On Nov. 13, 2018, Federal Circuit affirmed (Rule 36 judgment) Texas judge’s decision that patents covering Allergan’s Restasis® are invalid.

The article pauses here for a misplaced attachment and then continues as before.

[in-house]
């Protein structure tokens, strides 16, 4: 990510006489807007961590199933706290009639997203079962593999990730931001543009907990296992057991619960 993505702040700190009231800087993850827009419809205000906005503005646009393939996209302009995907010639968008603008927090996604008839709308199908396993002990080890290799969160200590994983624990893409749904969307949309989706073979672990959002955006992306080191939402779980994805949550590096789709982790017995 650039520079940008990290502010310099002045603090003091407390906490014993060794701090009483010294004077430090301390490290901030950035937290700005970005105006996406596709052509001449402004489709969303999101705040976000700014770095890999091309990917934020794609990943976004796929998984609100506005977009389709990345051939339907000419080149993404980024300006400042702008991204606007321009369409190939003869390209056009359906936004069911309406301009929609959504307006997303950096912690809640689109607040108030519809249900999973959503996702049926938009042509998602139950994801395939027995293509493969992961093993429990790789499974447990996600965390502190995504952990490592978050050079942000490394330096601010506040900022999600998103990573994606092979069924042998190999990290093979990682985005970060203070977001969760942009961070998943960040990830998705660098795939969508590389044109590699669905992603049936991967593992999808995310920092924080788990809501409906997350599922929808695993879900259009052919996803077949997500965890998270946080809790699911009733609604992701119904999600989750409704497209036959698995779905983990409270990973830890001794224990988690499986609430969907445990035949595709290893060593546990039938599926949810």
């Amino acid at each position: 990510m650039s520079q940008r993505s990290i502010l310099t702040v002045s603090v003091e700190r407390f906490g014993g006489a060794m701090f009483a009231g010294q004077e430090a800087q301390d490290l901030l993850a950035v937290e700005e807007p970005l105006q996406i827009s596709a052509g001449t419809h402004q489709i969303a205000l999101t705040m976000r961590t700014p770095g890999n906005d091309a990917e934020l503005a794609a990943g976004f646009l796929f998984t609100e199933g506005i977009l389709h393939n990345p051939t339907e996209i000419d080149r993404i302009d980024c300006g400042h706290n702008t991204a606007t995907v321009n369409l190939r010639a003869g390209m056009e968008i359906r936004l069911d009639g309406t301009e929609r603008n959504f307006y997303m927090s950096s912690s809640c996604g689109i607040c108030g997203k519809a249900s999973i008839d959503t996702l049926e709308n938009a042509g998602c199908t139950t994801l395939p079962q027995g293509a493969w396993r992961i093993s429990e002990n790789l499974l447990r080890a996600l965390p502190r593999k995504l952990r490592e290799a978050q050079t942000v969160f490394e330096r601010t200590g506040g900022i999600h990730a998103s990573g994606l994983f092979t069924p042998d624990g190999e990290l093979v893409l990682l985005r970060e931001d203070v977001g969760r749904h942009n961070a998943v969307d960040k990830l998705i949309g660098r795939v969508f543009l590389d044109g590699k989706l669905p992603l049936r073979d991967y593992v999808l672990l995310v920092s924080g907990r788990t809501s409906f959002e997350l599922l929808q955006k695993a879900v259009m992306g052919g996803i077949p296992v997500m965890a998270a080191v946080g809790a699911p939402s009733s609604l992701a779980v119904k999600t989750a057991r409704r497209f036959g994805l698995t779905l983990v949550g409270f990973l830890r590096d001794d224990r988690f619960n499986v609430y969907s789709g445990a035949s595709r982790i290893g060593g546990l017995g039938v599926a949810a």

Previously, on Oct. 16, 2017, Judge Bryson of Eastern District of Texas issued an opinion & found patents [U.S. Patent Nos. 8,629,111; 8,633,162; 8,642,556; 8,648,048; 8,685,930 and 9,248,191] invalid as obvious (reported here on this blog). In short, the obviousness dispute in this case centered on Allergan’s assertion that the Restasis formulation exhibited unexpected results compared to the prior art. Allergan stated that the prior art patent discloses ranges of amounts of cyclosporin (0.05% to 0.40%) and castor oil (0.625% to 5.0%) that cover Restasis. Allergan argued however, that the particular combination in Restasis of 0.05% cyclosporin and 1.25% castor oil is a critical value that produces unexpected results far better than would be expected for the range of values disclosed in prior arts. For that reason, Allergan contended that the critical value of 0.05% cyclosporin with 1.25% castor oil is patentable, even though it falls within the ranges disclosed and claimed in prior art patent. Court, however, found that a person of skill reviewing prior arts & the underlying Phase 2 data, would not conclude that the 0.1% cyclosporine /1.25% castor oil formulation was more effective than the 0.05% cyclosporin/0.625% castor oil formulation. A person of skill reviewing those papers would come to the conclusion that neither formulation was more effective than the other in Phase 2. That person of skill would reach the same conclusion for Phase 3. The court finally held that based on the extensive amount of pertinent prior art, Allergan is not entitled to renewed patent rights for Restasis in the form of a second wave of patent protection. The Court therefore held that while Allergan has proved by a preponderance of the evidence that the defendants have infringed the asserted claims of the Restasis patents, the defendants have proved by clear and convincing evidence that the asserted claims of the Restasis patents are invalid for obviousness.
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